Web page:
December 18, 2014

Coast Guard proposes new regulation at Oregon
Inlet, but won't restrict boat traffic for now


Mariners will be not be stopped by the U.S. Coast Guard from transiting Oregon Inlet under a new navigation regulation, unless conditions become hazardous enough to justify issuing a notice to mariners. 

Exacerbated by a recent northeaster, even alternate channels under the Herbert C. Bonner Bridge are barely navigable because of sand build-up, but the Coast Guard is not, for now, restricting boat traffic, said Lt. Lane Monroe with Coast Guard Sector North Carolina.

“If the mariner deems it safe to use an alternate span, then that is incumbent upon themselves to do it safely,” he said, adding that common sense should prevail.

“The Coast Guard is not looking to impose unnecessary regulations.”

But the interim rule, published in the Federal Register on Wednesday, gives them more authority to prevent dangerous situations. With the lack of a protective bridge fender system at the alternate spans south of the main channel, there are concerns about the vulnerability of the bridge substructure.

“Vessel strikes to the Herbert C. Bonner Bridge (that) could cause catastrophic damage to the bridge,” the document said, “make immediate action necessary to minimize the risk of potential loss of life, damage to the bridge, and the impact on access to Hatteras Island.”

Monroe said that temporary limits on boat traffic could be enacted based on the size and draft of the vessel as well as weather and shoaling conditions. Notices could be issued at any time, he said, when necessary for the safety of motorists on the bridge and mariners navigating through the waterway.

Although publication of the rule creating a Regulated Navigation Area within 100 yards in any direction of the bridge surprised some Outer Bankers, it has been in the works for nearly five years, Monroe said.

“The Coast Guard has had this option in its pocket for some time,” he said.

In 2010, he said, the original draft RVA was signed, but it was not published because dredging and other mitigation had alleviated the situation.  Working closely with the state Department of Transportation and the Army Corps of Engineers, the Coast Guard started updating the document in July. It was released in November and implemented on Dec. 17.

“I believe that exigent circumstances have warranted that being pursued now,” he said.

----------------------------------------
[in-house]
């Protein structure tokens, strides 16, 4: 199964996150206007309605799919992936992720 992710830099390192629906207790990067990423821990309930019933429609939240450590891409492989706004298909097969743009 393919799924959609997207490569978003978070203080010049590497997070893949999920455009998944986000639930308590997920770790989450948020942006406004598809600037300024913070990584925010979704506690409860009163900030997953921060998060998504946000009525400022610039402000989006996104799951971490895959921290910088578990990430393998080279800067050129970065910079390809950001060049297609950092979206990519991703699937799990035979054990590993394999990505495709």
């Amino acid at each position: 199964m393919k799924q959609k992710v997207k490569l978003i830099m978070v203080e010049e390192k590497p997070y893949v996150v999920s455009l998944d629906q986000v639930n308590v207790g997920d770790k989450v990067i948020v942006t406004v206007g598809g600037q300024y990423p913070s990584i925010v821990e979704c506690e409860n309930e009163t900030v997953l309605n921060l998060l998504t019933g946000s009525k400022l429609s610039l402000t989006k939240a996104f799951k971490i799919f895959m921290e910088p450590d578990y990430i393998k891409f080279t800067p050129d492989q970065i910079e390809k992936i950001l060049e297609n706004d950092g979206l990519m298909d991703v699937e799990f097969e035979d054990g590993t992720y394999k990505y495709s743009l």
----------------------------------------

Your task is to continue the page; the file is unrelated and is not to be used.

Monroe said that a similar RNA has been in place for years at the Columbia River in Oregon, where breaking water on a sandbar creates sporadic hazardous conditions. In response, he said, the Coast Guard issues a notice to mariners closing transit through the bar to certain vessels. When the conditions improve, the bar is reopened. 

Recent inspection of the Bonner bridge pilings has revealed significant erosion of supportive sand, and a Dec. 1 survey of the main navigation channel found only about 2- to 3-feet of water in some areas.

“It is a pretty dire situation,” said Jed Dixon, a member of Dare County Oregon Inlet and Waterways Commission. “I would say most boats would have trouble getting through.”

Dixon, who is the deputy director of the Ferry Division, said that the northeast wind has again pushed the migrating Bodie Island spit into the channel, which had been dredged this summer.

“It’s been an ongoing problem – it’s nothing new,” he said. “This is one of those times it’s gotten pretty severe.”

Harry Schiffman, vice-chairman of the Oregon Inlet Task Force, an advisory committee to the Dare County Board of Commissioners, said that conditions in the inlet are unlikely to improve until the winds shift southwest – which typically happens in the early spring, although it is not unheard of in the winter.

“I really think the Coast Guard is being pro-active,” he said. “The Coast Guard certainly doesn’t want to restrict commerce, but they also don’t want anyone to hit the bridge.”

Schiffman, owner of TowBoat U.S. – Oregon Inlet,  said he does not believe the channels will be closed to all vessels, although he said he would not be surprised if height restrictions have to be implemented at some point.

“They have to be sure there’s enough water to go through,” he said.

Meanwhile, Schiffman said, it would be helpful for Coast Guard Oregon Inlet to broadcast updates on VHF radio throughout the day so that boaters who are unfamiliar with Oregon Inlet have a head’s up about treacherous conditions at the bar and in the inlet. 

The Coast Guard will continue to mark a channel with the best water, Monroe said.

Enforcement of the temporary restrictions will be based on existing RNA regulations that impose penalties, he said, but there are no plans for the Coast Guard to have a vessel patrolling the area for violators. Citizens could also report violators, he said. If a violator is a commercial vessel with a transponder, the Coast Guard could check the tracking device remotely. Or patrol officers could board other vessels and review the tracking data.

When the RNA is finalized, Monroe said, it will be shown on Oregon Inlet navigation charts and will include notes warning about the waterway’s hazards.

The Coast Guard has been meeting with NCDOT to determine what vessels pose the biggest risk to the bridge, he said. Input on the rule is also being sought from watermen, boat operators and other members of the public.

Comments on the regulation will be accepted through Feb. 17. The full interim rule is available to view and comment on at

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